Feed Me! For Some Bioetech Scientists It is Never Enough
The sense of entitlement is so thick, so embedded within the genome of the biotech research community, that apparently no matter the extent to which they are catered, it is never, ever enough. Only days after they got virtually all they claimed they wanted from President Obama, some scientists are already whining that they might receive less money from other sources that have so far bounteously funded ESCR. From the story, "Stem Cell Descion Worries Some Scientists" in the New York Times:
Well, then they should have defended the Bush plan! They were overflowing with money and they had a convenient scape goat on which to blame their every failure. They had the best of both worlds!
While praised by scientists, President Obama's decision to lift restrictions on federal financing of embryonic stem cell research could cause state governments and philanthropists to pull back on billions of dollars they have pledged for such work.
A number of states and philanthropies rushed in to fill the gap after President George W. Bush imposed the restrictions in 2001..."If the federal government starts meeting its responsibilities, then there's really less reason for the state governments to step in," said Dr. John A. Kessler, director of the stem cell institute at Northwestern University.
Fiscal headaches have already caused New Jersey to reduce planned spending on stem cell research, and Massachusetts has trimmed overall life-sciences spending. And California's program may run out of money by the end of the year because the state, hurt by turmoil in the financial markets and its own budget crisis, cannot issue bonds at a reasonable rate. Further, portfolios of wealthy individuals and philanthropies are suffering from the pounding taken by the stock market, a development that could mean a decline in donations from those sources as well. "Hopefully that won't happen, but we have to be ever vigilant, especially at this time where there are fewer and fewer dollars," said Susan L. Solomon, chief executive of the New York Stem Cell Foundation. Because it takes time to win a federal grant, scientists who have access to donated money often achieve research results more quickly, Ms. Solomon said.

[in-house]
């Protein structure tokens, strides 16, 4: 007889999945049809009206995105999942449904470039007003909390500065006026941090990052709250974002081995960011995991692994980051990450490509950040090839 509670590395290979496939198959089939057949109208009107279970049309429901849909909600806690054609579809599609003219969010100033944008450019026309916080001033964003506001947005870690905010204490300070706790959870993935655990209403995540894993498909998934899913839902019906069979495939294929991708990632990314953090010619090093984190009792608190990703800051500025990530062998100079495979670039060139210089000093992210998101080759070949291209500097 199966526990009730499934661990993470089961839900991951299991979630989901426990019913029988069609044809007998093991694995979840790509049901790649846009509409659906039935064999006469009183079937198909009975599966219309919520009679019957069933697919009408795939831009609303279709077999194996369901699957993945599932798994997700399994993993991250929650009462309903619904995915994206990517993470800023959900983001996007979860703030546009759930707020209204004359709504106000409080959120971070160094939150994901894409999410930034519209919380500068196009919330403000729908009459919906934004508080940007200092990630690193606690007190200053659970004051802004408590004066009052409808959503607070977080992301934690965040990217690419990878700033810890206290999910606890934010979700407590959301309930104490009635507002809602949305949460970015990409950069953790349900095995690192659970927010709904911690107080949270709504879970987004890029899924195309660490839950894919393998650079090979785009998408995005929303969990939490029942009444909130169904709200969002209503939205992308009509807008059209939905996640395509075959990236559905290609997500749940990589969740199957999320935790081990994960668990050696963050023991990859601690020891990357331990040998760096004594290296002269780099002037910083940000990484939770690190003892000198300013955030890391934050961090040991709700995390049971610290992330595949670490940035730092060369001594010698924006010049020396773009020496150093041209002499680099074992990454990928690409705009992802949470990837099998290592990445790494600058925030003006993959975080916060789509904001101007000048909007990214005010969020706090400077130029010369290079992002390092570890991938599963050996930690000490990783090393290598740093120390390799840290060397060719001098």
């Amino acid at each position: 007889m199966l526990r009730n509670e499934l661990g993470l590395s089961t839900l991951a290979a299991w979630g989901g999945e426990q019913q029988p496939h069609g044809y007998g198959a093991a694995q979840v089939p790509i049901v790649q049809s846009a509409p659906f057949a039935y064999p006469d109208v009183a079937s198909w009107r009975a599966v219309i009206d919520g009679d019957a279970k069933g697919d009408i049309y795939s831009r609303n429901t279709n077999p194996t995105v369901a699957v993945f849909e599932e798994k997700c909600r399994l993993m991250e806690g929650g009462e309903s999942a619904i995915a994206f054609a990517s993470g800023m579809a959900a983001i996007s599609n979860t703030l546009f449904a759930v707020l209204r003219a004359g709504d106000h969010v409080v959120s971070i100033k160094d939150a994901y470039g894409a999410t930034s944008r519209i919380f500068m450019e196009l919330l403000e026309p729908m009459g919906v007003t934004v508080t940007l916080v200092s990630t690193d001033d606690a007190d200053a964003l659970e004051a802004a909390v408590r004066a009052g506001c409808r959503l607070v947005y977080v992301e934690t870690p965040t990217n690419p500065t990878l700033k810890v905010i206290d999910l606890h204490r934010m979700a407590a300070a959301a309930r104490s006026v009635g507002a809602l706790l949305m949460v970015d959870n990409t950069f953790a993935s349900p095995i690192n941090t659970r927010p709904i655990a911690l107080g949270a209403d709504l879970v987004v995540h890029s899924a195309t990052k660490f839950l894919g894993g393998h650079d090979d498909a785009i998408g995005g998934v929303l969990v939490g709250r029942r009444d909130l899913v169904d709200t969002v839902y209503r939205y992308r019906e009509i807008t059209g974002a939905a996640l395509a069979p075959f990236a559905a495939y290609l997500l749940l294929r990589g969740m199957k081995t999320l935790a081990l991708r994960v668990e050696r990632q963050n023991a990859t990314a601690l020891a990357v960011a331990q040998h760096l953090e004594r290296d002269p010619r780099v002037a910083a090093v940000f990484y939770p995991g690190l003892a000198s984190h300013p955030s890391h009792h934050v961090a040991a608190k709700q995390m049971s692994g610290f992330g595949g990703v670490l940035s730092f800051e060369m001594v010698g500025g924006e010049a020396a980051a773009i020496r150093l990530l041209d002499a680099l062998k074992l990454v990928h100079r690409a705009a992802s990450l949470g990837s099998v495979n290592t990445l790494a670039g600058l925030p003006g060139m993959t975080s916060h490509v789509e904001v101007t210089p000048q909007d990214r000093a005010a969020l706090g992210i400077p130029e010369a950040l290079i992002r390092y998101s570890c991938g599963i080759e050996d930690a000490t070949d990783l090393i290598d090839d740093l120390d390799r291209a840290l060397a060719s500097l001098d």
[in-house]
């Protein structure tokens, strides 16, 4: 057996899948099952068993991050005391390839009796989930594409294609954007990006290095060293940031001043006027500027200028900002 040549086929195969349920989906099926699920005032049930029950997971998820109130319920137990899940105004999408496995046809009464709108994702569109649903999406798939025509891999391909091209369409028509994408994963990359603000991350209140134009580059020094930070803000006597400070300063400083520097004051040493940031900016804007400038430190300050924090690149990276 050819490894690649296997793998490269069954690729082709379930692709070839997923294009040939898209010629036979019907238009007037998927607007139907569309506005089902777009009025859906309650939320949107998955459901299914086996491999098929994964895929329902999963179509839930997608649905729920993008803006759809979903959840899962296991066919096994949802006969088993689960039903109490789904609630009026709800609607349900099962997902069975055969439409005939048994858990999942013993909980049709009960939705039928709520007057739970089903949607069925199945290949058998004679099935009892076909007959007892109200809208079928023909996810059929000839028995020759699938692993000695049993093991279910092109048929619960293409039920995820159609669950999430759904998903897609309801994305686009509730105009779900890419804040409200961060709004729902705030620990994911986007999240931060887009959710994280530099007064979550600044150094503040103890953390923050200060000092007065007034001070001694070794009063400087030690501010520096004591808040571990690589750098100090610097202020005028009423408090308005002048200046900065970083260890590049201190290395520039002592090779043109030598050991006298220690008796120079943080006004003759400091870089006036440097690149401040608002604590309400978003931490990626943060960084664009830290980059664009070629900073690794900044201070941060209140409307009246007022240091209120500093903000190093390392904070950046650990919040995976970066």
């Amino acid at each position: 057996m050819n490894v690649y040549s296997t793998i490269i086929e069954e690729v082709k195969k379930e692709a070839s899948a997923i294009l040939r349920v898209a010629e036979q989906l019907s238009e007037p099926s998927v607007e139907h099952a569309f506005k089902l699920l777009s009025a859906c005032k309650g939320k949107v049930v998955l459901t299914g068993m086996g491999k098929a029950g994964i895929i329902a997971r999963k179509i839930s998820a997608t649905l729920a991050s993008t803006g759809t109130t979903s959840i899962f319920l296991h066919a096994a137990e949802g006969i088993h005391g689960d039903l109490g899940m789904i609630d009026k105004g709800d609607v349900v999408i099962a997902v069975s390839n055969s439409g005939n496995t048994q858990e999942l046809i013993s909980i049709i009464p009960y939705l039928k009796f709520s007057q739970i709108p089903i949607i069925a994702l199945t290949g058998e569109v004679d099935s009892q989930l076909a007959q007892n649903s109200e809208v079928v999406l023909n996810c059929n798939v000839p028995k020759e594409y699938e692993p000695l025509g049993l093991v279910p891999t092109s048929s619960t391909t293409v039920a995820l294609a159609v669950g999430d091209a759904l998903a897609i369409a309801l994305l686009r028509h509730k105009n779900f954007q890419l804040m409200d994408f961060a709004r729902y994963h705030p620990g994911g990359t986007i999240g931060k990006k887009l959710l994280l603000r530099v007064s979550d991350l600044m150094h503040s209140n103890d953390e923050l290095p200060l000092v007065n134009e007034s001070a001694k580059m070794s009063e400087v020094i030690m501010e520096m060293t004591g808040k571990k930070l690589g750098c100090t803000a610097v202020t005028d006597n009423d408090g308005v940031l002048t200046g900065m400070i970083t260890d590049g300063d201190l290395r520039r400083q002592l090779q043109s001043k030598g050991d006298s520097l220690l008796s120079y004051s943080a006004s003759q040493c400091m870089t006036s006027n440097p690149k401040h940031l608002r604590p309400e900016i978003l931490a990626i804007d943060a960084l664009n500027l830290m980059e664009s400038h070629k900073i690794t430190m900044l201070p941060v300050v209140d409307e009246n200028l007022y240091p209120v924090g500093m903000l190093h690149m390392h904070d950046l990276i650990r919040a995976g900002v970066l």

And here's an interesting note: This is the first time I have seen the billions in funding received by embryonic stem cell scientists reported in a major news outlet. All we have heard before now has been the meme that the industry was staaaaaarving on the vine for cash because of Bush's heartlessness.
Perhaps these scientists haven't noticed but the financial structure is crashing around all of our heads and everyone faces cutbacks. Why should they be exempted? Honestly. They remind me of voracious baby birds always screaming, "Feed Me!"